Rhetorical Criticism of Cross of Gold speech by William Jennings Bryan

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William Jennings Bryan Cross of Gold Speech Letís begin by analyzing and explaining the theory of metaphoric criticism. A metaphor, as defined by Aristotle, is the transference of a name from the object to which it has a natural application. A metaphor is decoration, ornamentation, and figurative language to a rhetor. They are not needed but create unordinary speech. Metaphors serve as heuristic tools for suggesting new hypothesis, new areas of research, and new …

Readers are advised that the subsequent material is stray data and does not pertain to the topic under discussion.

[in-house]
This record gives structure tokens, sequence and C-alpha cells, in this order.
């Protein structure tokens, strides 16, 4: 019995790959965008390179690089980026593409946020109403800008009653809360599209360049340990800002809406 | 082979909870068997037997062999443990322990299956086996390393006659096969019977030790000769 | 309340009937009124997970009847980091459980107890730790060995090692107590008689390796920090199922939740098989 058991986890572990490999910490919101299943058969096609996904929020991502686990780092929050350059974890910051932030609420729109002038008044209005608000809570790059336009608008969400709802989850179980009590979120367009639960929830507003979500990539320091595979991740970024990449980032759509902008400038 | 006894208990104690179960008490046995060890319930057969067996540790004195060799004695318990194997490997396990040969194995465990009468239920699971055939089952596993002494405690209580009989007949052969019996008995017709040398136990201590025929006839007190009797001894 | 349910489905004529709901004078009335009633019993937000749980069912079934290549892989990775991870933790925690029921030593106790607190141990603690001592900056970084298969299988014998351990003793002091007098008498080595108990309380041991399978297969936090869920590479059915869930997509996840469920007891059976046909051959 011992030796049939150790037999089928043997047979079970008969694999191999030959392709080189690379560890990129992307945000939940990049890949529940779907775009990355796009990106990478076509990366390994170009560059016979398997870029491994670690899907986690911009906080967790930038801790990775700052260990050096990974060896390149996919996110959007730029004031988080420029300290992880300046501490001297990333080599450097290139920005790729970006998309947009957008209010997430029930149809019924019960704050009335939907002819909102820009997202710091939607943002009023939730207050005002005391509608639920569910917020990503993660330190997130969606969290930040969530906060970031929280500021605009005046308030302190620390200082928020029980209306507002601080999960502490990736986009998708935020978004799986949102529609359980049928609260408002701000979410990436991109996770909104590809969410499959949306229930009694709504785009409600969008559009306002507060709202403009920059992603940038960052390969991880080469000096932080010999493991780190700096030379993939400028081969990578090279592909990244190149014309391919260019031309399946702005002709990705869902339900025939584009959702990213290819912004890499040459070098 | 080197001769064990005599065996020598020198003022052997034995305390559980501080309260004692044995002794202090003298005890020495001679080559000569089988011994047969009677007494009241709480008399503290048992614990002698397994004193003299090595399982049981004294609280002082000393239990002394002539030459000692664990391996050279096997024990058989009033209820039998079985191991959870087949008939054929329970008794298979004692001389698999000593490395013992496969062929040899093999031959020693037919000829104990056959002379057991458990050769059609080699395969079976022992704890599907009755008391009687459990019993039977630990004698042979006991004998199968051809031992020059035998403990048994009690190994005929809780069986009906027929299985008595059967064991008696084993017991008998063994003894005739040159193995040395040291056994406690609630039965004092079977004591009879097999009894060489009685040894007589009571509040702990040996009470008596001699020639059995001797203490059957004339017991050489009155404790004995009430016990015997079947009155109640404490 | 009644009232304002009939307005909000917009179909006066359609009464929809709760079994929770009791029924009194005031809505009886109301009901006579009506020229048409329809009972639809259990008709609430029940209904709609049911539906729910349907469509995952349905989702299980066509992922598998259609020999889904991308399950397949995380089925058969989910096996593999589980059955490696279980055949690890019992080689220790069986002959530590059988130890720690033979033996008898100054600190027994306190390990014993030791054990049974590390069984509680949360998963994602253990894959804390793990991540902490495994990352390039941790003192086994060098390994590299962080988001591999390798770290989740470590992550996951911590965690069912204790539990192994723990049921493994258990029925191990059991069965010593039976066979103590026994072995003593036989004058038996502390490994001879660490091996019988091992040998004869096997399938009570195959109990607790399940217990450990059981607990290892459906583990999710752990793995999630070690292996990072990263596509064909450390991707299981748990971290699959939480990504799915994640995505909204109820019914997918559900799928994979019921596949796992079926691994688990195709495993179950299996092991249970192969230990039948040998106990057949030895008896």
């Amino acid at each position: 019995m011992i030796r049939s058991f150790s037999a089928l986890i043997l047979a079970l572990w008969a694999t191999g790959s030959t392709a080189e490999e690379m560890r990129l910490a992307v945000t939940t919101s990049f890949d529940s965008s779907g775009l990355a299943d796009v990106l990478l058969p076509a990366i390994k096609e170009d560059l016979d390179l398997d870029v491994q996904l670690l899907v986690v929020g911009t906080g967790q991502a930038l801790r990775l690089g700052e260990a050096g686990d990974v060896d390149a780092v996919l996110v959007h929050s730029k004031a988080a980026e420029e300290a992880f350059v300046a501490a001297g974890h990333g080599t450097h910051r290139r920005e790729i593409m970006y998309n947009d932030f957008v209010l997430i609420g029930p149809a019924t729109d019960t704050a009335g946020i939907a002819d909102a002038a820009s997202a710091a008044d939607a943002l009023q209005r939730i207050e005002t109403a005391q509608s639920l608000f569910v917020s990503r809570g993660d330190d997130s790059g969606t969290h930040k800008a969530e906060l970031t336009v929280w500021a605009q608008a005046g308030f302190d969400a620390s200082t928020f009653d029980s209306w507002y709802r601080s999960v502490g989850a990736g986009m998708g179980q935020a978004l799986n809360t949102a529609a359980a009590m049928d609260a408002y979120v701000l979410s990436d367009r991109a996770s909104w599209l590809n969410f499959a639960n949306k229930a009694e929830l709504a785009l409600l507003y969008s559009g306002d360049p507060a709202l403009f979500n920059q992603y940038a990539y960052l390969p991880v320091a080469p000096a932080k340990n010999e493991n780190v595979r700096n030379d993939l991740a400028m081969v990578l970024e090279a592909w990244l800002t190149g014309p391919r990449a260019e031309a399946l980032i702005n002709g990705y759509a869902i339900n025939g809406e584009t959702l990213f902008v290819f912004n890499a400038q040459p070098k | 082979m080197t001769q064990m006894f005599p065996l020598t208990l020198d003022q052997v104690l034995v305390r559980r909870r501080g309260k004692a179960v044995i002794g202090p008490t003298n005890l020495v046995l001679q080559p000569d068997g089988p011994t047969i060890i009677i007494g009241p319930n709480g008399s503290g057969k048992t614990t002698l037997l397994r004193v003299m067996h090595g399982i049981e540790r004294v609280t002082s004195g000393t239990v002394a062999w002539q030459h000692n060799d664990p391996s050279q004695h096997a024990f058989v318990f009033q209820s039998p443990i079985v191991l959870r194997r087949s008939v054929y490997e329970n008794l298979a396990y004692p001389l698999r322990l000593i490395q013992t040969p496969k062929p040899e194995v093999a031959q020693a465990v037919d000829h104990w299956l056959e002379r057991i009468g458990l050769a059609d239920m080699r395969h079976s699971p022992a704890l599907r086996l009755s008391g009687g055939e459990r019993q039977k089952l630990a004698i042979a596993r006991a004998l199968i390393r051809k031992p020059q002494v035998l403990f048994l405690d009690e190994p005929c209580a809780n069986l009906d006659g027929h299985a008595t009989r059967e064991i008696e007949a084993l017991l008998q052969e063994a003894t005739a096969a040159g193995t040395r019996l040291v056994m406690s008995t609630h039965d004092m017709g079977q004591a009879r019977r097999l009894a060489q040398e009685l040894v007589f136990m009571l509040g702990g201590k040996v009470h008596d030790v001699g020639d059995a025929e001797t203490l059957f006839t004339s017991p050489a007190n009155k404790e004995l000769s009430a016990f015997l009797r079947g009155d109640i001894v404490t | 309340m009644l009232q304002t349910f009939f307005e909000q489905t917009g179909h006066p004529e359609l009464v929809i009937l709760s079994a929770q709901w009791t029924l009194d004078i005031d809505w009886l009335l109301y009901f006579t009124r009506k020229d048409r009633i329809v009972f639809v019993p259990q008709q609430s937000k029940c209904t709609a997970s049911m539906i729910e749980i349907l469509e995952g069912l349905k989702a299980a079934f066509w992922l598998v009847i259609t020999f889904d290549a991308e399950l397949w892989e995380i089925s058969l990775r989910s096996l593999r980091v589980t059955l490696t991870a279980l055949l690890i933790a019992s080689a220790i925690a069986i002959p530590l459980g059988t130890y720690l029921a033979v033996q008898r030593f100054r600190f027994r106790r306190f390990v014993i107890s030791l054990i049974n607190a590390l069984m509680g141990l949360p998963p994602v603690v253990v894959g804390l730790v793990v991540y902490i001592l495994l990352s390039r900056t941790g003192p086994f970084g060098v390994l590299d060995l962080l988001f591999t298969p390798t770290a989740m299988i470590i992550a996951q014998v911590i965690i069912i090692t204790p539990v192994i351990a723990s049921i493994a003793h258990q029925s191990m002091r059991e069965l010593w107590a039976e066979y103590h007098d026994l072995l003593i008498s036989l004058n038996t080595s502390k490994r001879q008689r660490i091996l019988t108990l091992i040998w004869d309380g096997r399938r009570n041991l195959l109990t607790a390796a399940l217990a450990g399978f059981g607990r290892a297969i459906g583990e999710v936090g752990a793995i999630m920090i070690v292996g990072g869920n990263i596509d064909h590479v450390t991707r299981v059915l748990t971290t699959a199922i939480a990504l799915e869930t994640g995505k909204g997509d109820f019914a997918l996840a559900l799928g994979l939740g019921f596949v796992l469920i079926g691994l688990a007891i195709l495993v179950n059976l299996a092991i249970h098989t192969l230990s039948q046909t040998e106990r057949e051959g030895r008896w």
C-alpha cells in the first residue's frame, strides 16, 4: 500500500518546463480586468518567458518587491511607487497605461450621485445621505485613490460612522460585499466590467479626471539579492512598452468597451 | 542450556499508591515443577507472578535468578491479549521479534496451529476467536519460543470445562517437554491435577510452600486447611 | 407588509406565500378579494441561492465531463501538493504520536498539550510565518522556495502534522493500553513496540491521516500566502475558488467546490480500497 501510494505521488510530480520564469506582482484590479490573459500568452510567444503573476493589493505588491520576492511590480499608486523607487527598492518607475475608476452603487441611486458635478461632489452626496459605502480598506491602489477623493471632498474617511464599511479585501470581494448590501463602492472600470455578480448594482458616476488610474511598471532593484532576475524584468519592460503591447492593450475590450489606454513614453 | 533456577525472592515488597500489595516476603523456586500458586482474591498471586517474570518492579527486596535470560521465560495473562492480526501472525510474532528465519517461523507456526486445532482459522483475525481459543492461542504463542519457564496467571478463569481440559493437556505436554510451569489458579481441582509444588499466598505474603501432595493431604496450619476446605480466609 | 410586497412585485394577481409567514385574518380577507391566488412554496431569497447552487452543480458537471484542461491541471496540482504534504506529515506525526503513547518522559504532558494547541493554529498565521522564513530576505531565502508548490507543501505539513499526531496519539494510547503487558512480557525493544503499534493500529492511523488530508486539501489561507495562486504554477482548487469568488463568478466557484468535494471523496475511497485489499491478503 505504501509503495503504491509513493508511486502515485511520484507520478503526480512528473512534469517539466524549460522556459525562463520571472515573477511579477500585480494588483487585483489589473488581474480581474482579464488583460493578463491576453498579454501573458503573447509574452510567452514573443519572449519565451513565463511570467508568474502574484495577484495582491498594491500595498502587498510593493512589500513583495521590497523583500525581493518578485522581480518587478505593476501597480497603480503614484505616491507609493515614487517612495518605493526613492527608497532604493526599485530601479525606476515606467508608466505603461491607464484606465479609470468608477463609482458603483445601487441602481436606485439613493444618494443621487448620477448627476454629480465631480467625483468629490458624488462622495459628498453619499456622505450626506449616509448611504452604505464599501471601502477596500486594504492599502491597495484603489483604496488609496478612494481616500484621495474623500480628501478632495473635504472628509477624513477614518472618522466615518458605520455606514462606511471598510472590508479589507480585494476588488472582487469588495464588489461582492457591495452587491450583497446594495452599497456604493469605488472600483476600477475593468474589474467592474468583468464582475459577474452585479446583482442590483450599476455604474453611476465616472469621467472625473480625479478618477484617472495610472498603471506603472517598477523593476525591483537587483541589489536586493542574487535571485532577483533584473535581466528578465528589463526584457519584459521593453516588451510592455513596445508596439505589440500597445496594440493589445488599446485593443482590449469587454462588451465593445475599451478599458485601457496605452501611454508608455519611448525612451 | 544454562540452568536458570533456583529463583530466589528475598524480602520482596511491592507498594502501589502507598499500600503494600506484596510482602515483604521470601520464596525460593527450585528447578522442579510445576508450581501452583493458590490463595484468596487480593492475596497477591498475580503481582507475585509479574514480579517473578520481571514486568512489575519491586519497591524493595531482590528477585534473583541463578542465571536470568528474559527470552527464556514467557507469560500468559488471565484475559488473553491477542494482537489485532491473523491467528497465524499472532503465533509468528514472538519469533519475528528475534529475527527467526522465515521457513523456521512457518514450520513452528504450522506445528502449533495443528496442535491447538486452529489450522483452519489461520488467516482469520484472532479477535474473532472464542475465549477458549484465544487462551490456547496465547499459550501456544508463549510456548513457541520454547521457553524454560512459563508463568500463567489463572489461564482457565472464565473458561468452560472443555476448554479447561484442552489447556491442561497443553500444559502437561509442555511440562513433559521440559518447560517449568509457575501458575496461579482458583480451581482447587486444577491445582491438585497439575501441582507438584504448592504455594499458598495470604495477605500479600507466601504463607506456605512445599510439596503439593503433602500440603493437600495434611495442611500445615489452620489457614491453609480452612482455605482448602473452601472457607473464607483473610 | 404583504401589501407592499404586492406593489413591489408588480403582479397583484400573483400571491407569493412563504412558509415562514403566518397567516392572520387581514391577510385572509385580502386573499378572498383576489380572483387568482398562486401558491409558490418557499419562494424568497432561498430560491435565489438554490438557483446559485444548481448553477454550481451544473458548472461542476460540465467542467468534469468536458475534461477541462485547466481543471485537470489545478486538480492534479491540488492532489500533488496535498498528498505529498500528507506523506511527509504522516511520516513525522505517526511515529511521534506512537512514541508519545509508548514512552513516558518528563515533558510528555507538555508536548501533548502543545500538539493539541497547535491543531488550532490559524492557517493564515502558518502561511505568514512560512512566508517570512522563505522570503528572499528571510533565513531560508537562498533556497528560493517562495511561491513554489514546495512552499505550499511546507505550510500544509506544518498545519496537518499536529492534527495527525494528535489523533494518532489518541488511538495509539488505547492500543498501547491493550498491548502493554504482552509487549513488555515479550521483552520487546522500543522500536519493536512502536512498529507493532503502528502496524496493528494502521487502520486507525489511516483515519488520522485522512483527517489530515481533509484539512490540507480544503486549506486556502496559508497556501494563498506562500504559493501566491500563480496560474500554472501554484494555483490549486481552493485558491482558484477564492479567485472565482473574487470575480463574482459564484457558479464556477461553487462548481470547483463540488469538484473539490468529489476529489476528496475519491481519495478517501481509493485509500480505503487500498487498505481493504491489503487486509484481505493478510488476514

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…which both the evaluations and the donor domains are investigated. Simon-Vandenbergen concludes that, given that LA metaphors usually entail a value judgment, the scales she and Pauwels proposed constitute a fruitful instrument for analysing these metaphors, often in combination with Johnson's schemata. Again, context is always capable of inverting any value judgment based on a decontextualized expression. Metaphoric extensions consist in the suspension of one or more elements of the prototypical (or image-schematic) structure (p. 220).